Modifications - Fuel Delivery

Fuel Delivery


Correct fuel pressure and fuel volume is necessary to safely operate a forced injection, fuel injected engine.  In general it is best to err on the conservative side.  That is, you want a surplus of available fuel rather than a shortage.  Surplus fuel can be tuned around, a shortage cannot and can result in serious engine damage.

The fuel injectors in the 6G72 require approximately 36 PSI net at the injector.  At 0 in/Hg, 36-40 PSI is desired.  Each one PSI increase in boost requires one PSI additional fuel pressure to maintain a net of 36 PSI at the injector.  So, to run 20 PSI of boost the injectors require 56-60 PSI of fuel pressure behind them.  The stock fuel pressure specification is 45 PSI.

The stock fuel pump is rated to flow 180 lph @ 43 PSI assuming the standard 12 volt wiring.   As fuel pressure demands increase, the ability of the pump to flow its rated capacity decreases.  At 56 psi that 180 lph pump can flow roughly 140 lph.  What you really need to maintain the 180 lph is a pump rated at roughly 235 lph @ 43 PSI.

This is calculated as:

required flow rate = required pressure ÷ rated pressure x flow at rated pressure

= 56 PSI / 43 PSI x 180 lph

= 235 (approximately -- remember to err on the conservative side)

From this, to be safe, you would likely select a 260 lph @ 43 PSI fuel pump to allow for moderate changes in fuel requirements.

The fuel requirements for a given target HP can be calculated as follows:

Fuel requirements (gal/hr) = HP x BSFC ÷ #inj x IDC


= Brake Specific Fuel Consumption
HP = theoretical horsepower
#inj = number of injectors
IDC = injector duty cycle expressed as a fraction

BSFC is roughly 0.6 for a forced induction engine.  IDC is expressed as a ratio.  For example, 80% IDC is 0.80. This formula assumes a proper state of tune.

Useful conversion factors:

cc/min = lbs/hr x 10.5

gals/hr = cc/min ÷ 6

liters/hr = gals/hr x 3.785

The stock fuel filter can also be a restriction point in your fuel system.  The stock banjo fittings are generally inadequate for high fuel flow applications.  Several excellent hihgh flow filters are available on the aftermarket.  A clear filter is useful so that it can be visually inspected.  A filter with a replaceable element will help keep maintenance costs down.

Fuel Pumps

Fuel pumps are usually rated for flow at either 36 PSI or 43 PSI.  Pumps also have a ceiling capacity where flow efficiency begins to drop off and pressure cannot be maintained.  It is critical to consider all of these factors when analyzing fuel needs and selecting a fuel pump.

Denso in-tank replacements

Many different Denso (formerly Nippon Denso) fuel pumps are available.  They typically are more or less physically identical in exterior design and fit usually unmodified in the stock location.  The pumps are often found in other Japanese applications on the US market or originate from Japan-only vehicles.  Expect to pay quite a bit for these pumps since many of them are not in Denso USA inventory and must be ordered directly from Japan.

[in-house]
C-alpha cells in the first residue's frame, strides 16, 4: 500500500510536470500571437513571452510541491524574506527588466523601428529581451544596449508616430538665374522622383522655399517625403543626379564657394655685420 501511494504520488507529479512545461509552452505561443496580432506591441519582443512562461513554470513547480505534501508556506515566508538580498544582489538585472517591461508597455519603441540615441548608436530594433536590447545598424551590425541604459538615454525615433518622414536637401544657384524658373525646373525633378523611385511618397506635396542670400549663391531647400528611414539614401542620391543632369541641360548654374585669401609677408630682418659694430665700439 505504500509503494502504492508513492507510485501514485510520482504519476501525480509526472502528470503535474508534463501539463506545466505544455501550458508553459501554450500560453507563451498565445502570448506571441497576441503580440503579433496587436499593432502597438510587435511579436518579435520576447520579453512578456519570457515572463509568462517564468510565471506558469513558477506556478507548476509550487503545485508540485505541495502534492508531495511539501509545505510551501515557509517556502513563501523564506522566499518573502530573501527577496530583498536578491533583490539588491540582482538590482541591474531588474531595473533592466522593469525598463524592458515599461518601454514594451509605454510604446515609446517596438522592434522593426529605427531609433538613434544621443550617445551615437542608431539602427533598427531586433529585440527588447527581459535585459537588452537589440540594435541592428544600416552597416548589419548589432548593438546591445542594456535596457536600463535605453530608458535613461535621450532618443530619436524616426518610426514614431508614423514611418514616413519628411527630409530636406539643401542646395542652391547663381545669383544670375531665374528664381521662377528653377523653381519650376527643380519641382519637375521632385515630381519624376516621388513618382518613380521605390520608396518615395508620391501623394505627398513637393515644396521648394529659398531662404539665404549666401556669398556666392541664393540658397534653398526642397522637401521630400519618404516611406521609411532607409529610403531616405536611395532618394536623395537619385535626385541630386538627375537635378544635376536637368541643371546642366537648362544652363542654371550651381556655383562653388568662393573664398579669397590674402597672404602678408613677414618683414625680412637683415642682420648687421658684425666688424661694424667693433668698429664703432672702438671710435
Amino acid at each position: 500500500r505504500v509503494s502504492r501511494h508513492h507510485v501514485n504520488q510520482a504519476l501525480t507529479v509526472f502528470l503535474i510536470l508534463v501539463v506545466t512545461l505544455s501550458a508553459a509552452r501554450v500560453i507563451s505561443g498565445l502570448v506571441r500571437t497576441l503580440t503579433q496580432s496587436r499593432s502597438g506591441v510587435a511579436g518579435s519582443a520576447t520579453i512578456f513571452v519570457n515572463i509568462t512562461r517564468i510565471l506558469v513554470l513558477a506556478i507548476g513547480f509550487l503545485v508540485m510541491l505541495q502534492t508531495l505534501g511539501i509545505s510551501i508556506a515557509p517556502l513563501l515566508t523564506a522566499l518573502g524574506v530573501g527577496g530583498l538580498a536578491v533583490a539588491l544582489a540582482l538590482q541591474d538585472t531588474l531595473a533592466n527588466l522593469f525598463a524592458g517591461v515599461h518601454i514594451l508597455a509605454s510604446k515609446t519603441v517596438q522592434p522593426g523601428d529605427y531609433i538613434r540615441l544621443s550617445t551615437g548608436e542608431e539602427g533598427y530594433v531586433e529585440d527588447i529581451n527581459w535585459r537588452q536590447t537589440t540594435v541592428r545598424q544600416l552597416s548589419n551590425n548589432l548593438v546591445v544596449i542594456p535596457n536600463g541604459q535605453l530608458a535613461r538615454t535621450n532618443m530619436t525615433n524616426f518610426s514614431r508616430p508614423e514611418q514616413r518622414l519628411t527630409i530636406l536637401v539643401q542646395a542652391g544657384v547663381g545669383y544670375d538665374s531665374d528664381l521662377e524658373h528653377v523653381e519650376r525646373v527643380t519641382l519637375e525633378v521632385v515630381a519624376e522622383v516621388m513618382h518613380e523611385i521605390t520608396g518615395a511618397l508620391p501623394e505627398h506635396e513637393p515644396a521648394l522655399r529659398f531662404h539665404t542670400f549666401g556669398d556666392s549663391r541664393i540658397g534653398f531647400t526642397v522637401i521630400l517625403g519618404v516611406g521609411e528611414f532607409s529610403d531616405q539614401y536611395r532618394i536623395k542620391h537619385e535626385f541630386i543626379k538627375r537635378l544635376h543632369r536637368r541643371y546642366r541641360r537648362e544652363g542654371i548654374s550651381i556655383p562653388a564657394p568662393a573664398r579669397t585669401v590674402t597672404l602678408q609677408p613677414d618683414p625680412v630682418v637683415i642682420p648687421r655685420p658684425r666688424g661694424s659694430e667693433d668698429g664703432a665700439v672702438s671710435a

For proper cooling, in-tank pumps rely on being immersed in fuel surrounding them most of the time.  For this reason it is not wise to routinely run on less than 1/4 of a tank of fuel.  Below that level the pump may be exposed and therefore suffer premature failure from reduced cooling.

HKS in tank fuel pump HKS Intank Fuel Pump

Booster Pumps

This style of pump operates in-line to the original pump usually external to the fuel tank.  These pumps may be adeqaute for some applications, however a full replacement pump of the proper specifications is the preferred approach.

External Pumps

External fuel pump options will require totally new plumbing and mounting.  The stock lines and fittings will typically be insufficient.  The noise of an external pump is usually more audible than in-tank counterparts.  External pumps have cooling fins similar to heat sinks used on electronic components.

SX External fuel pump SX External Fuel Pump

Fuel Pressure Regulators (FPR)

A good quality boost dependant rising rate fuel pressure regulator is a must.  The stock FPR may be adequate for most needs.  Just do not ignore the output capabilities of the pump.

SX FPR SX Boost Dependant Fuel Pressure Regulator

Fuel Injectors

Most experts do not recommend operating above 80% IDC for extended periods of time.  Injector failure can result.  Some injectors are not even properly tested for flow at fuel operating capacity so be very aware when purchasing injectors how they were calibrated and the manufacturers recommended operting limits.  For short bursts, 90% IDC should be fine.  Much above that and you should be considering larger injectors.

Injectors are available from HKS and RC Engineering, with RC offering a wide variety of styles and sizes.

SX FPR RC Engineering Fuel Injectors

Fuel Filter

A free flowing fuel filter is a must.  The stock filter uses restrictive 90 degree banjo bolts.  Numerous aftermarket options are available.  They will usually require changing the fuel line and fittings.

SX Filter SX Fuel Filter

Throttle Body

A larger bore throttle body may sacrifice some low-end throttle response at the benefit of top end performance.  This may be desirable for high horsepower applications where larger turbos and aftermarket airmeter or VPC is employed.  RC Engineering offers throttle bodies which are bored and fitted with larger throttle plates.

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